And what exactly is his motivation? Is he the villain, and if so, will he have a character arc that somehow mirrors or contrasts with my character arc, or is he vanquished unrepentant? Will he supply rations for the duration? Is there a hut available, or will I have to build my own shelter?

There are a lot of unanswered questions that must be addressed before we tackle the matter of setting up the library. But if we must discuss the book list without learning the answers to those questions, then I’m going for a book on agriculture, one on construction, a survival guide, and a manual on building a boat. And probably a copy of Ambrose Bierce’s The Devil’s Dictionary.

Scribe: What have you learned from your association with the Writers’ League?

BW: I’ve enjoyed many of the classes and meetings. My favorite was the half-day “How to Write a Whodunit” led by Rick Riordan. I was living in Honolulu at the time and was talking with a friend about co-writing some murder mysteries. We are both fans of Riordan’s Tres Navarre series. I said, “What we really need to do is to fly to San Antonio, knock on Riordan’s door, and offer to buy him lunch if we can ask a few questions.”

The next month, WLT advertised the class. It was cheaper than the restraining order I would likely get if I went with my first plan. I immediately signed up for the class and bought a plane ticket. This was before the Percy Jackson series was published, although the first novel was in production at the time.

But ultimately, as Tom Lehrer said, “Life is like a sewer — what you get out of it depends on what you put into it.” WLT has a lot to offer, but, as with writing, you only reap the rewards when you make the effort.

Scribe: Where do you see your writing taking you (or you taking it) in the future?

BW: Out on the deck with a martini and a cigar. At least for the first draft. Revisions are with coffee and tea.

Scribe: Here at the Writers’ League, we love sharing book recommendations. What’s one Texas-related book that has come out within the past year that you couldn’t put down?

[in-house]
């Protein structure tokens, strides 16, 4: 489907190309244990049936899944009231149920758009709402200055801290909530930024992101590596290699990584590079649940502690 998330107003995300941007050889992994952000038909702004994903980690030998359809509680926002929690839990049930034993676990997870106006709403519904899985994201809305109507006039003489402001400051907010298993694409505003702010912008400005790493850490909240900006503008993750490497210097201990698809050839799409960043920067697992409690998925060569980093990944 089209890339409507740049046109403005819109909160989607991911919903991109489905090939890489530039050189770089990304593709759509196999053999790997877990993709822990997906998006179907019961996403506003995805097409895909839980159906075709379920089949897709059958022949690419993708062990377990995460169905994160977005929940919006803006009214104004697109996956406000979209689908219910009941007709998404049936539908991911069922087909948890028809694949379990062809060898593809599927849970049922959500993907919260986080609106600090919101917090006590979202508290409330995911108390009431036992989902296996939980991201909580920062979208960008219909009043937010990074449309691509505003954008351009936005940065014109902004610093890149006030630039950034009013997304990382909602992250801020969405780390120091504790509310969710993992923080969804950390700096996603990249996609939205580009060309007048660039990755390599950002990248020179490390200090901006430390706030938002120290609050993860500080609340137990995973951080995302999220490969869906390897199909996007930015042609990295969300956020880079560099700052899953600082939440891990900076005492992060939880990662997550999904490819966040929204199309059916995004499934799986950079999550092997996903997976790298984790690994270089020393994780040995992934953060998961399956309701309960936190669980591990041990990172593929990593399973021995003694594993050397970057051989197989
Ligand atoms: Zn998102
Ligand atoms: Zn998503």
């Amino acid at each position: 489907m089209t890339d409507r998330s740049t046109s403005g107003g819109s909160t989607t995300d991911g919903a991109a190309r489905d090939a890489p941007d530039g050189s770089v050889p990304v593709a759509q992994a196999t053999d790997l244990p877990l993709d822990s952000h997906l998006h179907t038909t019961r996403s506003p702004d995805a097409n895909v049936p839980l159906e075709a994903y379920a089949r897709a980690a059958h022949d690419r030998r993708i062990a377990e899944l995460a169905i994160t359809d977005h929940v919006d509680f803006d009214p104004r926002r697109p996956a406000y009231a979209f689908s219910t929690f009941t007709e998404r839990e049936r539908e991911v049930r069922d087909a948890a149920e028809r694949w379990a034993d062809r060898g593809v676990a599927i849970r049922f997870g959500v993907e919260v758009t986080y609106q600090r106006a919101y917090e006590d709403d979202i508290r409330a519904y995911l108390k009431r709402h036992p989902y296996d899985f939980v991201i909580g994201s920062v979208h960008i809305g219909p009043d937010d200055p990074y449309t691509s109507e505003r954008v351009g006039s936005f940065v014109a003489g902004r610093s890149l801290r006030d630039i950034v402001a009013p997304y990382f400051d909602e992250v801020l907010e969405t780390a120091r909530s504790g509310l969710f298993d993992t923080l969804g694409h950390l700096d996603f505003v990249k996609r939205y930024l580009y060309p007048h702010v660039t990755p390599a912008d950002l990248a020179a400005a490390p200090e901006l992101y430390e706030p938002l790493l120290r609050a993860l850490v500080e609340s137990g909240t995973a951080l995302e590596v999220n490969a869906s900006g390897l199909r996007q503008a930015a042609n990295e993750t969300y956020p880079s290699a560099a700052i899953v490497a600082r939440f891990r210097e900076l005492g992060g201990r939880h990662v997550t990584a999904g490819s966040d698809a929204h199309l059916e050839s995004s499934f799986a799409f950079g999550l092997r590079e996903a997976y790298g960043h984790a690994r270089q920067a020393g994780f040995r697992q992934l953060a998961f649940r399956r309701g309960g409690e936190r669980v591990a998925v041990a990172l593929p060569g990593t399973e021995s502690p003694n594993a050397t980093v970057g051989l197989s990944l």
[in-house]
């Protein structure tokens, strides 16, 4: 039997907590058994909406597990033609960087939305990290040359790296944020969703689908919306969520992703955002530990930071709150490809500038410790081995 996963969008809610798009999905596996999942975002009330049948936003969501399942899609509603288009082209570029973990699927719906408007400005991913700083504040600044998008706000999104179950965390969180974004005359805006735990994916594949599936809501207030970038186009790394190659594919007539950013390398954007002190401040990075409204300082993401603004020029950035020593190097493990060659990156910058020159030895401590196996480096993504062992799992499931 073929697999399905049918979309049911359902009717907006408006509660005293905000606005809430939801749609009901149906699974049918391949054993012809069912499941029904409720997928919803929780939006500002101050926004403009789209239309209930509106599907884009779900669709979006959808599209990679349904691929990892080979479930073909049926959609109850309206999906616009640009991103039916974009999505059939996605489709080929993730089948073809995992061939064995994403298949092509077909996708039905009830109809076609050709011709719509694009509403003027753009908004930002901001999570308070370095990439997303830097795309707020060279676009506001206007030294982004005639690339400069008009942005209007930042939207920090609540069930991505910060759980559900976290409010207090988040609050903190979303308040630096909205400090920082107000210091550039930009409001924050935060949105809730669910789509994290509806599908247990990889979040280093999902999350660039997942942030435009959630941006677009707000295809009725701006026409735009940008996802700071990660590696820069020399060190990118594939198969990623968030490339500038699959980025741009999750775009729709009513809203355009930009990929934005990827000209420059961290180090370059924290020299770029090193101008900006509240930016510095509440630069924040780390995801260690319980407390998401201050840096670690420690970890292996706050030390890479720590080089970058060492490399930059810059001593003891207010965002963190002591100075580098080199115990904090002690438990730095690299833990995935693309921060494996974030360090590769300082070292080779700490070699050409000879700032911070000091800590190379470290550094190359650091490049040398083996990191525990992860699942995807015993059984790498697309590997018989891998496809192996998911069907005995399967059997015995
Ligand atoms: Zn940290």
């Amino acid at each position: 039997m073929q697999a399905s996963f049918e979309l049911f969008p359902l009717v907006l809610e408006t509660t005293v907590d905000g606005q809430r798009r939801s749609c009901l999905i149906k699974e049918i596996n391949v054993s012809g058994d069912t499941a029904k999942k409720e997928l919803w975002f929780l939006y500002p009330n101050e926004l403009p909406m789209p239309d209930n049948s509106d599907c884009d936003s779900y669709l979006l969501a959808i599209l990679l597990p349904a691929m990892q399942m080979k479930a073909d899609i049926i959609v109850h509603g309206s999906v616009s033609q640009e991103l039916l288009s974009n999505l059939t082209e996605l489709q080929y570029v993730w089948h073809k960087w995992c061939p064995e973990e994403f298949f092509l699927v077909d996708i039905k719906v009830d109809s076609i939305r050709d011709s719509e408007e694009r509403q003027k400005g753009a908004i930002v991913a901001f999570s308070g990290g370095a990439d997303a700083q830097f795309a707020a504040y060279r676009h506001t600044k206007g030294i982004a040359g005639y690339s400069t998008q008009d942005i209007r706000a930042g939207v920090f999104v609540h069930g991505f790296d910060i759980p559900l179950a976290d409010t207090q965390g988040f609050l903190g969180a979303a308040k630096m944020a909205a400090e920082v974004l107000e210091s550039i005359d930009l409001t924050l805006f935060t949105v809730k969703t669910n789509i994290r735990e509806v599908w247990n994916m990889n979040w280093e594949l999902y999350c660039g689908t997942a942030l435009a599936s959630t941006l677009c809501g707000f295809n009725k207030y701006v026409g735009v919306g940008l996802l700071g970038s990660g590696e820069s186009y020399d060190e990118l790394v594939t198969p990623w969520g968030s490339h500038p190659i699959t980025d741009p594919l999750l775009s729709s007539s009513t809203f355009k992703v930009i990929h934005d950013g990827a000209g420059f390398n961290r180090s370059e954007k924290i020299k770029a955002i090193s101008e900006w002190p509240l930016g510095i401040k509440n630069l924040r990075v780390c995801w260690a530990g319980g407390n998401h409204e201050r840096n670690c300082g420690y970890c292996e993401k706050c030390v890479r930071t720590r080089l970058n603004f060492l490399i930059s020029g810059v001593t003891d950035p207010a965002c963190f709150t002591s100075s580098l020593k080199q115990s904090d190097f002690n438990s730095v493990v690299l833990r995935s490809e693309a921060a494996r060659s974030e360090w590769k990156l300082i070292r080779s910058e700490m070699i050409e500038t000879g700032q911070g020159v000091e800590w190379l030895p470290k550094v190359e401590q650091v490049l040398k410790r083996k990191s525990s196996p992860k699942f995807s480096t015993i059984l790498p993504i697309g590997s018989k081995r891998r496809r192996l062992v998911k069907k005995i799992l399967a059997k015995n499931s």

BW: Although the books came out long ago, Joe R. Lansdale’s Savage Season made it to the small screen this year in the form of a series, and it was just as twisted and hilarious as the novel. But be advised, he’s not for everyone.

Scribe: Is there anything else about you that you would like to share with the world? An opportunity for blatant self-promotion!

BW: I once rode shotgun in a car for three hours with a coral snake in a five-pound coffee can between my feet. Last year I rode shotgun in a car for a few miles with a rattlesnake in a salad container in my lap. In between, I wrote nine novels, some of which are almost that crazy. If you checked them out at, it would sure make me proud.

Thanks, Brad!

If you’re a Writers’ League member and you’d be interested in being interviewed for our Meet the Members feature, email us at for more information. It’s a great way for other members to get to know you and for you to share a bit about what you’re working on!


MEMBERS REVIEW: Shadow of the Hare: Recall Chronicles Vol. II

SHADOW OF THE HARE: Recall Chronicles Vol. II


by Donna Dechen Birdwell

Published in 2016 by Wide World Home

reviewed by Tony Burnett

Barring any Armageddon-like occurrence, extrapolate, if you will, 150 years into the future. If you are like Donna Dechen Birdwell, a seasoned anthropologist and social scientist, you will find yourself in the questionable utopia described in her series, The Recall Chronicles. But wait, centuries of experience tell us one person’s utopia is another person’s apocalypse, he who has the gold makes the rules, and there is always a subversive subculture. Just to make it interesting let’s assume that science has eliminated aging, but only if you so choose. There are trade-offs.